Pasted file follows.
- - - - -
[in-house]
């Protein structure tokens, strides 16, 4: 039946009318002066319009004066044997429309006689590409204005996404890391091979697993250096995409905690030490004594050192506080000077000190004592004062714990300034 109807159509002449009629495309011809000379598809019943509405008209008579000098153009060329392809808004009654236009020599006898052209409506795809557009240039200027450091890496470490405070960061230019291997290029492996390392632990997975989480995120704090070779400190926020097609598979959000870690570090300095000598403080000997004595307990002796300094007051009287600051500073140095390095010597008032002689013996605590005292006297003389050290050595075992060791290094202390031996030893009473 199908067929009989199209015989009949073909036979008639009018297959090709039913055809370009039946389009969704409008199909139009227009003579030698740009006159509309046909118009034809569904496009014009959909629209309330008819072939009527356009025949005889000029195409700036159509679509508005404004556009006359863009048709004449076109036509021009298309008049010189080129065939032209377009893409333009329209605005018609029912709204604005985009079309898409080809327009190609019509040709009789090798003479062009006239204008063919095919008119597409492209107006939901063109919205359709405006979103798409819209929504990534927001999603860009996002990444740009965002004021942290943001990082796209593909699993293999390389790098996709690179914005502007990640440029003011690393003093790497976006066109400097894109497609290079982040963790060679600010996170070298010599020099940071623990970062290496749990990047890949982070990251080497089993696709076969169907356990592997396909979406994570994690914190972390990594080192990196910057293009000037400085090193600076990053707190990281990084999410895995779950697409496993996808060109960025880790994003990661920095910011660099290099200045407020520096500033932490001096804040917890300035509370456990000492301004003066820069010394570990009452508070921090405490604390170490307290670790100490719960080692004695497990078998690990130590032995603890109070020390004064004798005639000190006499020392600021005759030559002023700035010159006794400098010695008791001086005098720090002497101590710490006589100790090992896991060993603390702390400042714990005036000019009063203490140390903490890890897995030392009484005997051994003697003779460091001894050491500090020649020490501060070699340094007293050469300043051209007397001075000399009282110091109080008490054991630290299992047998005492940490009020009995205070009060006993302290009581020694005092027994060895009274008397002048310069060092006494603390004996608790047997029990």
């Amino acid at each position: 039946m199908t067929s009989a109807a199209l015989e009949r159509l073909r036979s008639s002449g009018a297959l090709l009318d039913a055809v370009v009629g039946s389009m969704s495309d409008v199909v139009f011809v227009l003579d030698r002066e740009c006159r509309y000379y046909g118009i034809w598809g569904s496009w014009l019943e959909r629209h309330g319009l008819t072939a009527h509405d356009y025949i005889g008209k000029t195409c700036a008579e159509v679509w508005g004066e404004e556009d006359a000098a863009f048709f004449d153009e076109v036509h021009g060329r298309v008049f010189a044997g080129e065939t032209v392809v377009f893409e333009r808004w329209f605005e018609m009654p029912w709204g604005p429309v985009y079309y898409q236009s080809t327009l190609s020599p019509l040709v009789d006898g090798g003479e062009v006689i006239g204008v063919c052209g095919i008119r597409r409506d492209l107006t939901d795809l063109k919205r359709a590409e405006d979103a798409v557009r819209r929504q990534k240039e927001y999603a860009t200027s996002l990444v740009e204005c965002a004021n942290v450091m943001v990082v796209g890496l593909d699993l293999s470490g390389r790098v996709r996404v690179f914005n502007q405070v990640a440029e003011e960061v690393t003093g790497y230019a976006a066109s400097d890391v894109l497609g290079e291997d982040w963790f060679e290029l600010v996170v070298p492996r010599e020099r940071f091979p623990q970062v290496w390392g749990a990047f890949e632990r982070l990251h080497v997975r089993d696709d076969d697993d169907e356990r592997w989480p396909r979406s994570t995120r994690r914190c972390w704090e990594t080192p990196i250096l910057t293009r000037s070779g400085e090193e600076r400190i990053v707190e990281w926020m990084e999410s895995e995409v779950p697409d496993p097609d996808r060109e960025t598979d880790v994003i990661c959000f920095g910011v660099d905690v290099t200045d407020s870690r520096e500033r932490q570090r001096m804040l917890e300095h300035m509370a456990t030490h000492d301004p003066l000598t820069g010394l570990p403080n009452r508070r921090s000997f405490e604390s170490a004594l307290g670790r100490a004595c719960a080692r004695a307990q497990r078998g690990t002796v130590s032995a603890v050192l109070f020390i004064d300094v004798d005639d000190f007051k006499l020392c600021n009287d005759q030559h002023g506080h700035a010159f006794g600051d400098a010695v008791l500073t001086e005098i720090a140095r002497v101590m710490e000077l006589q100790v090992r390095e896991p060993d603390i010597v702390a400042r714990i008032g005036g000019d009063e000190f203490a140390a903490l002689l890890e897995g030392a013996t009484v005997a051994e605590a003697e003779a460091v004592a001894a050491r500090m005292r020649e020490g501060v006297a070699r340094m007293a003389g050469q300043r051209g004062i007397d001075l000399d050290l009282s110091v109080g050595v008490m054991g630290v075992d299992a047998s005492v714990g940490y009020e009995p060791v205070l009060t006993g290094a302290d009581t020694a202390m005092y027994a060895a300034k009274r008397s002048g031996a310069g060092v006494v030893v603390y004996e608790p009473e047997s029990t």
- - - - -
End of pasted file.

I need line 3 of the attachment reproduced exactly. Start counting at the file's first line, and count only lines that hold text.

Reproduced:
């Amino acid at each position: 039946m199908t067929s009989a109807a199209l015989e009949r159509l073909r036979s008639s002449g009018a297959l090709l009318d039913a055809v370009v009629g039946s389009m969704s495309d409008v199909v139009f011809v227009l003579d030698r002066e740009c006159r509309y000379y046909g118009i034809w598809g569904s496009w014009l019943e959909r629209h309330g319009l008819t072939a009527h509405d356009y025949i005889g008209k000029t195409c700036a008579e159509v679509w508005g004066e404004e556009d006359a000098a863009f048709f004449d153009e076109v036509h021009g060329r298309v008049f010189a044997g080129e065939t032209v392809v377009f893409e333009r808004w329209f605005e018609m009654p029912w709204g604005p429309v985009y079309y898409q236009s080809t327009l190609s020599p019509l040709v009789d006898g090798g003479e062009v006689i006239g204008v063919c052209g095919i008119r597409r409506d492209l107006t939901d795809l063109k919205r359709a590409e405006d979103a798409v557009r819209r929504q990534k240039e927001y999603a860009t200027s996002l990444v740009e204005c965002a004021n942290v450091m943001v990082v796209g890496l593909d699993l293999s470490g390389r790098v996709r996404v690179f914005n502007q405070v990640a440029e003011e960061v690393t003093g790497y230019a976006a066109s400097d890391v894109l497609g290079e291997d982040w963790f060679e290029l600010v996170v070298p492996r010599e020099r940071f091979p623990q970062v290496w390392g749990a990047f890949e632990r982070l990251h080497v997975r089993d696709d076969d697993d169907e356990r592997w989480p396909r979406s994570t995120r994690r914190c972390w704090e990594t080192p990196i250096l910057t293009r000037s070779g400085e090193e600076r400190i990053v707190e990281w926020m990084e999410s895995e995409v779950p697409d496993p097609d996808r060109e960025t598979d880790v994003i990661c959000f920095g910011v660099d905690v290099t200045d407020s870690r520096e500033r932490q570090r001096m804040l917890e300095h300035m509370a456990t030490h000492d301004p003066l000598t820069g010394l570990p403080n009452r508070r921090s000997f405490e604390s170490a004594l307290g670790r100490a004595c719960a080692r004695a307990q497990r078998g690990t002796v130590s032995a603890v050192l109070f020390i004064d300094v004798d005639d000190f007051k006499l020392c600021n009287d005759q030559h002023g506080h700035a010159f006794g600051d400098a010695v008791l500073t001086e005098i720090a140095r002497v101590m710490e000077l006589q100790v090992r390095e896991p060993d603390i010597v702390a400042r714990i008032g005036g000019d009063e000190f203490a140390a903490l002689l890890e897995g030392a013996t009484v005997a051994e605590a003697e003779a460091v004592a001894a050491r500090m005292r020649e020490g501060v006297a070699r340094m007293a003389g050469q300043r051209g004062i007397d001075l000399d050290l009282s110091v109080g050595v008490m054991g630290v075992d299992a047998s005492v714990g940490y009020e009995p060791v205070l009060t006993g290094a302290d009581t020694a202390m005092y027994a060895a300034k009274r008397s002048g031996a310069g060092v006494v030893v603390y004996e608790p009473e047997s029990t």